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This game from Henrik and Ase Berg was published by Axel and White Goblin Games circa 2010 and is NOT the subject of this review.

This 2013 game from Björn Heismann and published by AMIGO however IS the game on review.

Of course because of the way the board looks and is put together there will be some who will think it is another Settlers of Catan clone but the visual aspect is really the only
comparison that can be made. This is a family game aimed at Mums and Dads with 1 or 2 children aged 8 years and upwards.It has been created to with the interest and
concentration levels of minors in mind and thus each game has a unique board (made up from randomly placed hexagonal tiles) and a time to play of about 30 minutes.
It also has coloured dice and a Sand  timer (what we used to call an egg-timer), thick cardboard counters for longevity and wooden Meeples (playing pieces).

The board is laid out, as I said, randomly. Each tile is numbered and the number corresponds to one of the counters. Edge pieces are provided so that you can create a hex
shaped playing area with the Volcano tile as the central piece - this is the only tile that is positioned in the same place for each game; the sand timer is placed on the volcano.
The counters are put in a bag and shuffled up then 6 are drawn and placed turtle-side up on their corresponding numbers. Players then each draw one counter and place their
pawns on the numbers drawn and put the counters back in the bag. Six counters are drawn from the bag each turn which means the game lasts 6 turns (36 counters).

The game is not complicated or complex, it is indeed quite simple, but it requires decision making and demands coordination, speed of thought, spatial awareness and dexterity,
as well as the forethought and gaming skills to see when another player is likely to be after the same target(s) as you and to beat them to the turn by sacrificing one or more of
your possible moves.

Turns can be a little uneven but, like penalties given in a soccer season, they do sort of even out over the length of the game. Number counters (as in players who remember
which numbers have been drawn from the bag already) have an advantage but the game isn't meant for that type of heavy play. The pawns move according to the dice faces
shown for each player's roll. That is, each player rolls their own 5 dice and plots their moves across the board, coloured hexes matching the colours shown on the dice. The
first player to be happy with their plan places their dice in left to right order on the board spaces and grabs the timer which they turn over. The other players now have until
the sand runs through to finish their plotting, the player who turned over the timer may not touch their own dice. Once the players are ready then the first player moves their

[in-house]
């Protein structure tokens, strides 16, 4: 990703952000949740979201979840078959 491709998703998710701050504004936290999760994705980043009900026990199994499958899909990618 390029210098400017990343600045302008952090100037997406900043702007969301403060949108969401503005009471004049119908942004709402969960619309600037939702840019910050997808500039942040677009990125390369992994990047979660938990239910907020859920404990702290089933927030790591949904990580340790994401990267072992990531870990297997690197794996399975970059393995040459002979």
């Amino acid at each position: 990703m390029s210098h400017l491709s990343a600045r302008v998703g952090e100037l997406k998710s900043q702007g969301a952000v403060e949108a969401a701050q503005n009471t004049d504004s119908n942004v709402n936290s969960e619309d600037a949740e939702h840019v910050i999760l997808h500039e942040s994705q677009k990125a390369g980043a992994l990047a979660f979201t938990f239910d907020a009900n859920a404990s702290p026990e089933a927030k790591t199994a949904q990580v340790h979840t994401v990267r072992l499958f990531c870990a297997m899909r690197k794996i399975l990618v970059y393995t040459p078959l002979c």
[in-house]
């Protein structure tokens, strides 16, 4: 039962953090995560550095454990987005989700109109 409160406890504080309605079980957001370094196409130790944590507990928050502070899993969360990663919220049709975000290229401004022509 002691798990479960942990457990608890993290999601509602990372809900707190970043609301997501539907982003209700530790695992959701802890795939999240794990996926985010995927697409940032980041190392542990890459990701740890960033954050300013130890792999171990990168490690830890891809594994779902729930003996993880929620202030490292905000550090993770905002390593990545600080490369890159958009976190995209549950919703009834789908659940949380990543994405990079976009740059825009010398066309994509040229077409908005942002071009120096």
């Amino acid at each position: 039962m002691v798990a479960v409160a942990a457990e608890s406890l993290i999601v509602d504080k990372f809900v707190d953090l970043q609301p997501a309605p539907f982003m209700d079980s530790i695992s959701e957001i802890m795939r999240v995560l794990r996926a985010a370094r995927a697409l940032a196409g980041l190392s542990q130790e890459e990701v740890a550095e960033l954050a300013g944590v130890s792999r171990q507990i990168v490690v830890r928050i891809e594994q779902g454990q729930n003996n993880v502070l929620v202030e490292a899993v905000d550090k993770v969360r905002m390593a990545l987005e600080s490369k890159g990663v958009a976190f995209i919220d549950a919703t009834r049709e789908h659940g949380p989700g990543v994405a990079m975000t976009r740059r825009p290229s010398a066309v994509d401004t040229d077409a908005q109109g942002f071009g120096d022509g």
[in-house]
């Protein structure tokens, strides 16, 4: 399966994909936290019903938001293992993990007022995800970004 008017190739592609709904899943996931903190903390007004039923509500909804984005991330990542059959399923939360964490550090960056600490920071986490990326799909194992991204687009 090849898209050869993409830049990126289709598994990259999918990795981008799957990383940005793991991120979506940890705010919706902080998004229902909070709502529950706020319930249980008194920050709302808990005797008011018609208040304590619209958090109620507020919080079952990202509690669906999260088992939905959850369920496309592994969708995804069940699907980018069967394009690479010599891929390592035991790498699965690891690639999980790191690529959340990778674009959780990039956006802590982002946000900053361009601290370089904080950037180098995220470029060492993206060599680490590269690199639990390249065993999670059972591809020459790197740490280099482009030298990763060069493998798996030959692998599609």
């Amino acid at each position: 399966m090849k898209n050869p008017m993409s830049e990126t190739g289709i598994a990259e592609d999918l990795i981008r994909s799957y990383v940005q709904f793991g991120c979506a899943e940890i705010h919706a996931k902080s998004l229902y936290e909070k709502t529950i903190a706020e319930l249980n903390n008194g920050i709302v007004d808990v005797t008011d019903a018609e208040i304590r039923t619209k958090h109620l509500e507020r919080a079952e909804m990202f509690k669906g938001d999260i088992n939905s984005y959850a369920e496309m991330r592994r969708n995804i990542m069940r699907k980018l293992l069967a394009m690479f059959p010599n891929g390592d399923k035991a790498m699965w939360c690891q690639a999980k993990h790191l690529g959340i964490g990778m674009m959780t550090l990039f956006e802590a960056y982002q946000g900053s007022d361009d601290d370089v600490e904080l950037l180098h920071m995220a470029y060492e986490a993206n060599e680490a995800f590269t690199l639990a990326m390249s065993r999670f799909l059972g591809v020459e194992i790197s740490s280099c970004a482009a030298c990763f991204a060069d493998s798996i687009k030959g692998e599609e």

pawn in the order of the dice by colour of dice and tile. They collect any available counters and can stop before they reach the end of their allotted movement if they wish.
Then it is the next player, clockwise, to do the same, move and collect if possible - players may always forego their movement and just stay put, hoping for a better die roll
next turn.

The players are aiming to collect the counters from the hexes by either passing through or landing on the hexes with the counters. The idea is to collect sets of six different
coloured turtles with each set of 6 being valued at 8 points, single turtles only score 1 point each so the extra 2 points for the set can often be a tie breaker at the final scoring.

The game is fun but very random. Counters can be drawn from the bag for the hex your pawn is starting from, though this doesn't mean your pawn can collect it unless it is
still there when it is your turn; other pawns may collect it from underneath you. In fact it is quite possible, especially in a 4 player game, for there to be no counters left for a
player to collect on their turn - of course it is also possible that the die rolls are so bad (aka unlucky) that no one can reach any of the counters. This is what I mean when I say
that it sort of balances out over the length of the game.

Amigo Spiele have a great name in the family games market and this is yet another fine example of the quality one has come to expect in components, eye-catching colour,
and family game play. GALAPAGOS proves that games which can be taught quickly and where randomness plays a part in proceedings have a place in family games collections.




© Chris Baylis 2011-2015